exact match domains tend to have other factors. I dont think its a factor or otherwise "Toyota.com" is stuffed.

jackonaplane




msg:4447622
 6:41 pm on Apr 30, 2012 (gmt 0)

exact match domains tend to have other factors. I dont think its a factor or otherwise "Toyota.com" is stuffed.


I've read in a few places that "brands" are a big part of Penguin. I'm sure Google can recognise Toyota as a brand, whereas it would recognise that TownNameHotels.com is not; perhaps exact keyword matches that are not brands only are falling out of favour.

shredtone




msg:4447631
 7:06 pm on Apr 30, 2012 (gmt 0)

Curious about what people think about this. I seem to have a lot of links to a couple of my sites from scraper sites. I have a few pages on these sites that are linked to from Wikipedia and lots of scraper sites are scraping that wiki content with links to my sites embedded in them. I also have quite a few scraper sites that scrape snippets of my content directly and link to me as well.

Now these sites of mine aren't huge, so these unnatural links make up a decent little chunk of inbound links for them. Does Google see these for what they are or could they be hurting me? These sites of mine have all been hit recently in the latest updates.

jaffstar




msg:4447632
 7:06 pm on Apr 30, 2012 (gmt 0)

.what about diluting the negative links with good links?


All site's can have bad links pointing to them. When the level of bad exceeds a good threshold then you have a problem. Without a doubt, increase the good links and you dilute the bad.

Also go more social with your links and vary the anchor text to make it look more natural. When reverse engineering a heavily SEO'ed site it's so obvious which sites have abused anchor text and which sites have grown organically.

exact match domains tend to have other factors. I don't think its a factor or otherwise "Toyota.com" is stuffed.


True, ,maybe I should of said more generic keywords or more commerce related like buywidgets or onlinewidgets ... those were hammered.

or to simply hope Google will reassess these in a future update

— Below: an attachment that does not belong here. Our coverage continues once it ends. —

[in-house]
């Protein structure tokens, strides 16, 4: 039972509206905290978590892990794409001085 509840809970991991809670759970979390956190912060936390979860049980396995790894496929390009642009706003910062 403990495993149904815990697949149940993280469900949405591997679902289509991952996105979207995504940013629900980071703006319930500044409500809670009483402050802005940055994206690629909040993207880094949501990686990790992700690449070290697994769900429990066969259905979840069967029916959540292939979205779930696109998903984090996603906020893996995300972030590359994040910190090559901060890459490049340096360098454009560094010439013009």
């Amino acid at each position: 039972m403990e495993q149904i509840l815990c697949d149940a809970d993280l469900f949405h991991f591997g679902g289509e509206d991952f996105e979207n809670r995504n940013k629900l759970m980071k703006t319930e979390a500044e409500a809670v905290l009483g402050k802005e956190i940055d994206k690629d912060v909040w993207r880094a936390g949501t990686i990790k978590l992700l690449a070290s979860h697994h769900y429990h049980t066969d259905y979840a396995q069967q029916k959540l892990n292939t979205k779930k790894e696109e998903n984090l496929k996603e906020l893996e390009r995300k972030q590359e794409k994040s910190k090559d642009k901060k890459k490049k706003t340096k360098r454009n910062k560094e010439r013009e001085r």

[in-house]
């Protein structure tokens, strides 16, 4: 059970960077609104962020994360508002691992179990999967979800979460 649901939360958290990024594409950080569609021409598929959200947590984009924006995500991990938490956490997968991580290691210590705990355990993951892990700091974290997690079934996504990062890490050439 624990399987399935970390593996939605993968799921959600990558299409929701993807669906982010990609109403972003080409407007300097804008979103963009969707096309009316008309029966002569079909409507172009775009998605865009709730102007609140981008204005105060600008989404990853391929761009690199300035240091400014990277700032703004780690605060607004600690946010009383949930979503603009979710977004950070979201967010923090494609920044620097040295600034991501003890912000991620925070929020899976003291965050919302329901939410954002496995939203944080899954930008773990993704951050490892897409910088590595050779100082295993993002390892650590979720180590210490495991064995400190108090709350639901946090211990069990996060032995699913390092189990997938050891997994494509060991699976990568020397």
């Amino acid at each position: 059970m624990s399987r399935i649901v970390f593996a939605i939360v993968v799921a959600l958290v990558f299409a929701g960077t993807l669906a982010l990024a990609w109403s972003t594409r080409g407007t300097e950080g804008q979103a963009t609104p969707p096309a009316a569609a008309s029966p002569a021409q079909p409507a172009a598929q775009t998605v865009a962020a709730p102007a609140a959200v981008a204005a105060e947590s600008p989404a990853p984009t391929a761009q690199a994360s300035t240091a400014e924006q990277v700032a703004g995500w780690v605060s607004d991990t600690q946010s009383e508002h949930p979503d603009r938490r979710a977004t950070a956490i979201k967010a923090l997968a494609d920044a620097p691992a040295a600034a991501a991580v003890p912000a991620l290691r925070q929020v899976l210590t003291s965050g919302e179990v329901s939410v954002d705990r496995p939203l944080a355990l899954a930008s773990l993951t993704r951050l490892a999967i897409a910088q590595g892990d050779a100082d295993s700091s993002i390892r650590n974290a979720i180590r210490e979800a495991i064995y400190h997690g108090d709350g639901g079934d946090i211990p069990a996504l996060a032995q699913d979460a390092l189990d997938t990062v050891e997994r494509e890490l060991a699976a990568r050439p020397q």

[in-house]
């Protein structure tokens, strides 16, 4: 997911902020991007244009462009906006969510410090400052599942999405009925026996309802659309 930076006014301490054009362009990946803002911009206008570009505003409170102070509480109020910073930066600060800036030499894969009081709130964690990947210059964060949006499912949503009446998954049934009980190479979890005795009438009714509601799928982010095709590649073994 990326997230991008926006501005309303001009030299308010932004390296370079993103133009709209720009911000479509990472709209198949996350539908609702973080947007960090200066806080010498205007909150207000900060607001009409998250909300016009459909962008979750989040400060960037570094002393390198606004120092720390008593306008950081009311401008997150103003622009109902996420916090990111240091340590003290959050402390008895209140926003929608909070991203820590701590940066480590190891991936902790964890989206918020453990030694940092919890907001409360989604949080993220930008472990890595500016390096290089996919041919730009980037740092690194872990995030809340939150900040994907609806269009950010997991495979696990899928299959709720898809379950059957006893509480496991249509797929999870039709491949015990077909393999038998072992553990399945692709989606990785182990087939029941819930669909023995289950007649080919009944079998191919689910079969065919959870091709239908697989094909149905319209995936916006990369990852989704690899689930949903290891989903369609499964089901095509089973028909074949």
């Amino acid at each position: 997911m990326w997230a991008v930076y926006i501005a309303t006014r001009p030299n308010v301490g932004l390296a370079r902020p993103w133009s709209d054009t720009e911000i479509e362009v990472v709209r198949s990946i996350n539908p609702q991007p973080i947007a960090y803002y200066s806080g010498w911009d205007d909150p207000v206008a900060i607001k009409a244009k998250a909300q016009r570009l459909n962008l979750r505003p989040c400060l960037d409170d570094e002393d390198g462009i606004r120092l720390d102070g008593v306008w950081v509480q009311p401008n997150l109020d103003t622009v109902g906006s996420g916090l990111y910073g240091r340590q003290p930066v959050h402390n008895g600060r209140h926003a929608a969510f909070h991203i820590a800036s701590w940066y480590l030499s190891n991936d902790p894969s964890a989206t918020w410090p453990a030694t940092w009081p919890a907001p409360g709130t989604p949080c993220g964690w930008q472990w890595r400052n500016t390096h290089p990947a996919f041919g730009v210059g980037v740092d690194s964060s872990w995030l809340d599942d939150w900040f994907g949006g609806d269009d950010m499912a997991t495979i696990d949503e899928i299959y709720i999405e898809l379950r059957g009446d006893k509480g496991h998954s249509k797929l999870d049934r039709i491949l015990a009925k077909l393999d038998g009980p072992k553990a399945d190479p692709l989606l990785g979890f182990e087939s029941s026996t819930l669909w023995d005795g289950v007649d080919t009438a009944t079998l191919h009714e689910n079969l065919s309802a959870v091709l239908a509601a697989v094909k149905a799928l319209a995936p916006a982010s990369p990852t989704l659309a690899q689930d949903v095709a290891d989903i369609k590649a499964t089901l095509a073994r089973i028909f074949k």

The Penguin update is shocking, just look @ <snip> related searches and you will see 3/10 sites in top 10 with notices that "this site may harm your computer" and hijacked EDU sites OR sites with no mention of the word <snip> EVER and having nothing to do with topic or subject, yet they rank. Google needs to tweak this algo as the results are shocking. I dont want to see how stuff works or read wiki articles :)

[edited by: goodroi at 7:42 pm (utc) on Apr 30, 2012]
[edit reason] Please no specific keywords [/edit]

Noximus




msg:4447871
 9:24 am on May 1, 2012 (gmt 0)

Penguin is not finished...

the websites which I monitor and were affected by mentioned update and had some internal pages where ranking(even on 110th place) have totally lost...

this may be a bad and a good sign as well...

but definitely the update is not finished!

smallcompany




msg:4448064
 5:15 pm on May 1, 2012 (gmt 0)

I have a few sites of which one has been hit for certain terms (not all). As I worked on all of the sites in a similar fashion, now I wonder about best way to compare them and see how/if the one that has been hit stands out.

What would you pay attention to and which tools would you use?

Thanks

manny123




msg:4448156
 9:45 pm on May 1, 2012 (gmt 0)

For what it's worth, I saw a small drop last week that I assumed was the penguin update. Over the weekend, traffic went up quite a bit getting my site back to January levels before all of this years' algo updates started to trend my site downward. The site has roughly 300k visitors per day and is mostly long tail, to help give perspective.

Anyway, I thought I would throw that date (April 28) out there as a day when something definitely changed with my Google traffic.

Andy Langton




msg:4448177
 11:04 pm on May 1, 2012 (gmt 0)

Penguin is not finished


I'd agree there, or at least Google is pretty jumpy from where I'm sitting. If you're experiencing "jumpy" rankings, then you'd be advised to sit tight. But if you've fallen off a cliff, then you may well be on a borderline and need to take stock. It's a similar situation with any major update.

What would you pay attention to and which tools would you use?


Penguin seems pretty content-focused to me, but in very basic terms, to diagnose ranking problems you need to spider to understand your site and how it's presented (you can't rely on drip-fed data from the likes of Webmaster Tools) and look at your link profile (again, you need a good data source). The more data the better IMO.

This isn't the thread for a tool discussion, though. You'll find various members' favourite tools here [webmasterworld.com]